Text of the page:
By Chantal Tode
August 2, 2012
In-app advertising revenue is growing the fastest
The findings show that generated revenue as percentage of the total is declining for the top ranked apps while it is growing significantly for the long tail of apps. This suggests that the opportunities in mobile app development are not just for big brands either.
What’s most surprising is that that mid and long tails are getting fatter not skinnier, said Peter Farago, vice president of marketing at Flurry Analytics, San Francisco. More apps are making more money.
The reason this is surprising is that most industries experience revenue concentration among fewer winners over time, he said.
It appears to be the opposite in mobile apps, which means brands are not able to dominate with the advantages they usually bring to bear including brand recognition, favorable access to the distribution channel, economies of scale in development and marketing e.g., larger advertising spends.
Challenging environment for some
The data shows that, in 2010, 28 percent of revenue premium sales and in-app revenue only was generated by the top 25 ranked titles on iOS and Android. However, by 2012, Flurry estimates that the top 25 titles will generate approximately only 15 percent of revenue.
Additionally, the rest of the top 100 apps are expected to drop from earning 27 percent of revenue in 2010 to 17 percent of revenue in 2012.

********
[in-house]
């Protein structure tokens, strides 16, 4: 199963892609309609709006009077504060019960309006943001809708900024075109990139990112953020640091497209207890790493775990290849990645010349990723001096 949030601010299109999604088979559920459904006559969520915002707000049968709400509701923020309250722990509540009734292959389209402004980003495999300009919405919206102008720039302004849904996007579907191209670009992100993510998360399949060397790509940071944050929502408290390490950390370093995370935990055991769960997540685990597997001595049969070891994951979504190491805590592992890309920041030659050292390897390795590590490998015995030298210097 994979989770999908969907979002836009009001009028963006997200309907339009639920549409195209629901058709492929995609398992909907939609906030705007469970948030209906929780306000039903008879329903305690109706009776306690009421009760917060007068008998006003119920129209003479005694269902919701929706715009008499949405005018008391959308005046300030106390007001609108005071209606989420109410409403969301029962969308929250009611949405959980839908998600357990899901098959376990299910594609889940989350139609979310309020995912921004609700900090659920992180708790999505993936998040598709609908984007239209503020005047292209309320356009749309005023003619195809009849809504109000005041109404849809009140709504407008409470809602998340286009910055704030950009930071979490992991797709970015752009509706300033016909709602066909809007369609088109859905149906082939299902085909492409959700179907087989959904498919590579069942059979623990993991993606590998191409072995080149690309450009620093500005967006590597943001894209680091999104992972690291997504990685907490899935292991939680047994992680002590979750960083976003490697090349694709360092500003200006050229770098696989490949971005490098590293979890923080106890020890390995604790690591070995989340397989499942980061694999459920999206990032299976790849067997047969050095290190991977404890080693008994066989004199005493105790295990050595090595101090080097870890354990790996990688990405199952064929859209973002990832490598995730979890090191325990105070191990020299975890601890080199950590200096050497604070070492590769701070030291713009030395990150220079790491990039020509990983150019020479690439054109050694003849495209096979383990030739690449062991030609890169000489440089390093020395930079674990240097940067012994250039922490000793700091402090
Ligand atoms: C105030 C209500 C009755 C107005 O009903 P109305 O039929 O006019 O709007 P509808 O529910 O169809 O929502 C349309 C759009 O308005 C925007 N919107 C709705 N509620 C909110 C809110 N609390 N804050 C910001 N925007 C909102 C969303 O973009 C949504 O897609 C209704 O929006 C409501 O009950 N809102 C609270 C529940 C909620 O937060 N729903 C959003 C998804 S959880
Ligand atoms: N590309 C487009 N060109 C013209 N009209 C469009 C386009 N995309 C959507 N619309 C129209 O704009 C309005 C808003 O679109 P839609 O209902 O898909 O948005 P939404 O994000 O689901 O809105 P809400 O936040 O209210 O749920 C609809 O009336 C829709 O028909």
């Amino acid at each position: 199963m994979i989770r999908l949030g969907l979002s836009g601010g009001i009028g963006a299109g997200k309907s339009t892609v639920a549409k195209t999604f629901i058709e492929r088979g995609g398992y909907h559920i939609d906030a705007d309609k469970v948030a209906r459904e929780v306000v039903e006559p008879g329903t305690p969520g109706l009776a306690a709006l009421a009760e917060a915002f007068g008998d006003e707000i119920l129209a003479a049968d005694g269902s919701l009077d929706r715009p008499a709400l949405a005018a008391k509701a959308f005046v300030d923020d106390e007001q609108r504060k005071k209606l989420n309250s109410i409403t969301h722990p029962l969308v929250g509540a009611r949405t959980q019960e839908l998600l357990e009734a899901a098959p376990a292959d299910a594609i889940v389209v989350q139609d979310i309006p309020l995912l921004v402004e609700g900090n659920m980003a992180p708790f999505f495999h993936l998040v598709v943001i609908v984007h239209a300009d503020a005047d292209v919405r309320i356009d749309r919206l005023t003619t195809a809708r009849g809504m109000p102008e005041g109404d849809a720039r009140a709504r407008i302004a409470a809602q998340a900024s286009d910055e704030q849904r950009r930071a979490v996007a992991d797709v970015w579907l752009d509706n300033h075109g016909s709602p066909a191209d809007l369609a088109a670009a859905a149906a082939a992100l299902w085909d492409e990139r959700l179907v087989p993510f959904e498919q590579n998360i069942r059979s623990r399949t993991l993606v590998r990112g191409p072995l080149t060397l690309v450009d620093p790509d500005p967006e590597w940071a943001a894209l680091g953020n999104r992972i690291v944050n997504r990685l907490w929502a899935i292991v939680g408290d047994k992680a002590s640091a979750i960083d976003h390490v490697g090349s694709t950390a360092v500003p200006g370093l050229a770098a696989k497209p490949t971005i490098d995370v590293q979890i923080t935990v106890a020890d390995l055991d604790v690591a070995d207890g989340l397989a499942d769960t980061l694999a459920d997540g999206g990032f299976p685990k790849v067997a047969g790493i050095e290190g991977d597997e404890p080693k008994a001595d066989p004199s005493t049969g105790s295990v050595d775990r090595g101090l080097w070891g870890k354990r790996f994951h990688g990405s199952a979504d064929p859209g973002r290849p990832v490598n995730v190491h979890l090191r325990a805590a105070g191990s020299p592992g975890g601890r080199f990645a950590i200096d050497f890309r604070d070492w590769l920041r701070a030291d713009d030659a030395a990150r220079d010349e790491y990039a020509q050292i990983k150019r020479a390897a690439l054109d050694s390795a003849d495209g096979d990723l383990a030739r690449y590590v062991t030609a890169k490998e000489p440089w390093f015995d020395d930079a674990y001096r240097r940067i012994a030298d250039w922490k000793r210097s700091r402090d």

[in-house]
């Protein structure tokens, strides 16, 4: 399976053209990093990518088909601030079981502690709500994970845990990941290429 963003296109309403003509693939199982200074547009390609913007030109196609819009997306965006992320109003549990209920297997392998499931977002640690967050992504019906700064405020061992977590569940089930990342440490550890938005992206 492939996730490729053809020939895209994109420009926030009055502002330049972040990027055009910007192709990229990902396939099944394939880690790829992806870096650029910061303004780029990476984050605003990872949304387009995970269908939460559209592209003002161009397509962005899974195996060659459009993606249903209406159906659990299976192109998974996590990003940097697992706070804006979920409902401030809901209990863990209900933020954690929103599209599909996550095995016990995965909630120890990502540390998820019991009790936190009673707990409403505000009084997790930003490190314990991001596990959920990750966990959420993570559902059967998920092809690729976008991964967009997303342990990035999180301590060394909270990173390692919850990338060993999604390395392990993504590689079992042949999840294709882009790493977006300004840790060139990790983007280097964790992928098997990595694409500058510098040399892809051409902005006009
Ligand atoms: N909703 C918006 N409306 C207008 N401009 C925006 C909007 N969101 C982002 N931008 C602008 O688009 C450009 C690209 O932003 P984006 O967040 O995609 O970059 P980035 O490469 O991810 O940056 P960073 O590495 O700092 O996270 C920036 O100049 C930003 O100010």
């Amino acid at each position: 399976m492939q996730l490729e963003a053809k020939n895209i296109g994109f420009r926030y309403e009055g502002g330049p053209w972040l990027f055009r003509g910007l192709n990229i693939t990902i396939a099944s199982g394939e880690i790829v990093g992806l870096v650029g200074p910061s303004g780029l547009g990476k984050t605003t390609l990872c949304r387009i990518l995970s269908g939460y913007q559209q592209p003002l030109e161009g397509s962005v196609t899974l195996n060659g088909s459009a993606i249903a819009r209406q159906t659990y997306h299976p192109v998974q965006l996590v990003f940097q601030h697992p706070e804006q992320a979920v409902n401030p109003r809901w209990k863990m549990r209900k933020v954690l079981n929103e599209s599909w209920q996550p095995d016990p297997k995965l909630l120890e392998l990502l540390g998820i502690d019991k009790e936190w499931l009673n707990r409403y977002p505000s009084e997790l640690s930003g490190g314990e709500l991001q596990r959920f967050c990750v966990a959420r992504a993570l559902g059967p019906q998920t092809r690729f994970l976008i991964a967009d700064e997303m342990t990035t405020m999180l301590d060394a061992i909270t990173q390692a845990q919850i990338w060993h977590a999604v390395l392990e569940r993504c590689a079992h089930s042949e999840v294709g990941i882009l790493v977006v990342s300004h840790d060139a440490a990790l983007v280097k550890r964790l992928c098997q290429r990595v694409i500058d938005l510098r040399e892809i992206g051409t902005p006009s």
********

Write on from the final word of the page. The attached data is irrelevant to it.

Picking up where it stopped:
However, any apps ranked beyond the top 100, when taken together, will go from earning 45 percent of all premium and in-app purchase revenue in 2010 to 68 percent in 2012.
The results suggest that because brand recognition may not be as powerful in the app marketplace as it is elsewhere, market wealth will continue to shift to the long tail. This trend coupled with unguaranteed network connectivity and the control exerted by platform providers such as Apple and Google means that big names such as Facebook, Twitter and Zynga will face meaningful challenges entering the app space and trying to generate revenue here.
Advertising revenue grows quickly
While revenue is generated by a variety of means premium sales, in-app purchases and advertising sales the fastest growing revenue category is advertising, according to Flurry Analytics data.
In 2011, advertising made up 18 percent of app revenue and is expected to grow by more than 100 percent this year to reach approximately $2 billion, or 23 percent of total revenue.
Revenue from premium sales and in-app purchases is also growing but at a slightly more subdued rate of 50 percent. Flurry forecasts this revenue to reach $6.7 billion in 2012.
The numbers reveal the significant opportunity that the Apple App Store and Google Play have created for developers. In its most recent earnings call, Apple said it has paid out more than $5.5 billion developers since the launch of its app store.
The mobile app space is different, Mr. Farago said. This world is not built on browsers where acquisition and retention are understood, and economies of scale work to their advantage.
In this world, there is hyper competition with a lot of substitute for lots of different kinds of apps, and no easy way to control access to the consumer, he said.
Chantal Tode is associate editor on Mobile Marketer, New York
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